The other significant part of the draft regulations that should not be overlooked is the insight they provide into the potential locations of the license winners’ dispensaries. New York is trying to create a $200 million fund to support license winners’ real estate requirements. The state is currently utilizing real estate brokers to find over 100 suitable locations for dispensaries, and the state intends to use the fund to enter into leases and manage the construction and equipping of these properties.

On this point, the draft regulations provide that regulators may establish geographic zones throughout the state, and link these to applicants’ scoring point totals. Applicants may be asked to rank their preferences for the geographic zone where their dispensary would be located, and then regulators would assign the applicants with the highest application point totals to their preferred geographic zone. If there are more applicants that request a particular geographic zone than there are leased dispensary locations in that zone (say, New York City!), regulators would assign applicants with lower point totals to another geographic zone.

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Photo by Ferdinand Stöhr via Unsplash

There is no information as to how applicants in a particular geographic zone would be assigned to specific properties, but it would presumably be a similar ranking system based on points totals. 

Taking a step back, the result of this system is that there are certain applicants that may end up with dispensary locations far away from where they live. Applicants that win these conditional retail licenses may have the benefit of being the first to open their doors, and the economic support of the proposed fund, but in exchange they would seemingly sacrifice some autonomy, including selecting the location of their business.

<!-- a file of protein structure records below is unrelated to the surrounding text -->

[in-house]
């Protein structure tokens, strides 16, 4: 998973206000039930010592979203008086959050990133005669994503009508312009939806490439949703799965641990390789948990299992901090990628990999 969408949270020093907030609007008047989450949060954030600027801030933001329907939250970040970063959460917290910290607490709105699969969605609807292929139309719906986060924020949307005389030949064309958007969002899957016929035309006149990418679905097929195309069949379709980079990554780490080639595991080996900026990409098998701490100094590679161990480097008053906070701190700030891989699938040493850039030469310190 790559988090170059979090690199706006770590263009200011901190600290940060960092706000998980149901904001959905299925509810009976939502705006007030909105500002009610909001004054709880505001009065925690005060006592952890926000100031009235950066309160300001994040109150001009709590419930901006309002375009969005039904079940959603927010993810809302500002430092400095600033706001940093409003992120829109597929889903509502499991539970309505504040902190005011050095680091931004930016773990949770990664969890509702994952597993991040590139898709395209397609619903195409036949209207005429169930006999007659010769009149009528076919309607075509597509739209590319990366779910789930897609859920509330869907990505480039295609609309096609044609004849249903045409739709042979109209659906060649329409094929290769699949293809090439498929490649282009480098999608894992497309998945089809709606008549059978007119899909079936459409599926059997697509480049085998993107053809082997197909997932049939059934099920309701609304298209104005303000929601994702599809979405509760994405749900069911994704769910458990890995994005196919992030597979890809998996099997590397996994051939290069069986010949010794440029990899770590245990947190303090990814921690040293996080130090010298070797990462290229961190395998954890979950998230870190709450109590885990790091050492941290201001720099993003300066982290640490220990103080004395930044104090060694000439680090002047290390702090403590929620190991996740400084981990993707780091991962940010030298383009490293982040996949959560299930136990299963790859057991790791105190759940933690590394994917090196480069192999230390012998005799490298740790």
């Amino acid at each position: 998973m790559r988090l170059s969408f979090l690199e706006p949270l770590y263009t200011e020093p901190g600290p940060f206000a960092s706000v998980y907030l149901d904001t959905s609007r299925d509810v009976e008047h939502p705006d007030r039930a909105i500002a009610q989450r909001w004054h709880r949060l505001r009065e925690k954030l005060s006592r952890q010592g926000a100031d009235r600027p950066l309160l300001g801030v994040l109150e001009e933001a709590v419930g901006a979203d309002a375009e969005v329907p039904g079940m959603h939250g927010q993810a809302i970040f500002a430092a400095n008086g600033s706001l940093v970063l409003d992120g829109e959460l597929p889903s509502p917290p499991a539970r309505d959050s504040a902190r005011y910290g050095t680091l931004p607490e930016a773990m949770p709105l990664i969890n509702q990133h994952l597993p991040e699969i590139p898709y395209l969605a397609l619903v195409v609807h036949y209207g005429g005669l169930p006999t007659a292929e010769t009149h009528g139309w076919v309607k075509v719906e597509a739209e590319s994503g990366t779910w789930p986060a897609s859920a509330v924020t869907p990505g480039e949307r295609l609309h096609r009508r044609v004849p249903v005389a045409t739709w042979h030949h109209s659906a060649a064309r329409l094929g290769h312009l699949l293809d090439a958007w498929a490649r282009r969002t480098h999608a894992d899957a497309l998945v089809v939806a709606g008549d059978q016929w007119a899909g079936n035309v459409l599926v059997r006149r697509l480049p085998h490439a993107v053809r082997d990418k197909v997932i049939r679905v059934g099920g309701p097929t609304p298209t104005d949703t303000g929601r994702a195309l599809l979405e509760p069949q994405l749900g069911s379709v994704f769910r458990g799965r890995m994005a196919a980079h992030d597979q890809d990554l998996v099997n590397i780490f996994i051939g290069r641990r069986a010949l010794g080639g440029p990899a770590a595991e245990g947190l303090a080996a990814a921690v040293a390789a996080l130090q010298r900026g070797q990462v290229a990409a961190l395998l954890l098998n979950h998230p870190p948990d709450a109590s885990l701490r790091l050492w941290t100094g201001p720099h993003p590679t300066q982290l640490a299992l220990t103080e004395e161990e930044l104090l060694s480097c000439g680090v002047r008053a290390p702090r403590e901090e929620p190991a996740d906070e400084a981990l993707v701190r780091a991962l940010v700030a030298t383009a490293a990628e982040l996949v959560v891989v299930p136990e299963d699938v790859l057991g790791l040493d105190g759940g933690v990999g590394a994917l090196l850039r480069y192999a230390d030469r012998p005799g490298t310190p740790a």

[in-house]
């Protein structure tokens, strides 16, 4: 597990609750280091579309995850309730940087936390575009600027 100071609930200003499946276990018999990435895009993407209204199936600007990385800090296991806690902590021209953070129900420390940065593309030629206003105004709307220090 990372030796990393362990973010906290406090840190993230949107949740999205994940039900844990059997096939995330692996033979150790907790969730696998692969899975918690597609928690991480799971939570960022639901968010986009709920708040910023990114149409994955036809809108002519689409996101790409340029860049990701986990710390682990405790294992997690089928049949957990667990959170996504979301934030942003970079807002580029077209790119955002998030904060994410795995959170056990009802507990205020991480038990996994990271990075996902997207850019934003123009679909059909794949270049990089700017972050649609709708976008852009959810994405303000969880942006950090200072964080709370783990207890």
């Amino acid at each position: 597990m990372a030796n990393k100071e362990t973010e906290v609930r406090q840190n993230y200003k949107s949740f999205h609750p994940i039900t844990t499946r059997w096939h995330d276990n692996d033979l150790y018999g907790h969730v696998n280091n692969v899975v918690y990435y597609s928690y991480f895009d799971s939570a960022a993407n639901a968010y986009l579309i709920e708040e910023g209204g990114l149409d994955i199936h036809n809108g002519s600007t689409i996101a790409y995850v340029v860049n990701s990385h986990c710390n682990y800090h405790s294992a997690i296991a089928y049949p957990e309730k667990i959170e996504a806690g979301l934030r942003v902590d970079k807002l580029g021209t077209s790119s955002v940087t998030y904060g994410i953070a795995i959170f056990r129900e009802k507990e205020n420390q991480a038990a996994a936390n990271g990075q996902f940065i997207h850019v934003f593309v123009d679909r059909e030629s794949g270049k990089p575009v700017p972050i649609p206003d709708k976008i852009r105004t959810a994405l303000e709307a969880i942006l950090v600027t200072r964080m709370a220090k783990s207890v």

RELATED: New York Senate Gives Green Light To Marijuana Licensing & Equity Bill

To summarize, New York regulators have created a novel approach to the issue of equity within the cannabis industry in the draft conditional retail regulations. Unfortunately, the very specific requirements for qualifying applicants, and the system for selecting dispensary locations and assigning applicants to these locations, may complicate the application process and launch of these conditional retail dispensaries.

Jon Purow is Counsel in the New York office of Zuber Lawler, where he assists clients with their cannabis and/or intellectual property legal needs. When not practicing law or fighting crime as a masked vigilante, Jon is host of the podcast “Cannabis Last Week”, hybrid news/analysis extract from 420+ sources.

This article originally appeared on Zuber Lawler and has been reposted with permission.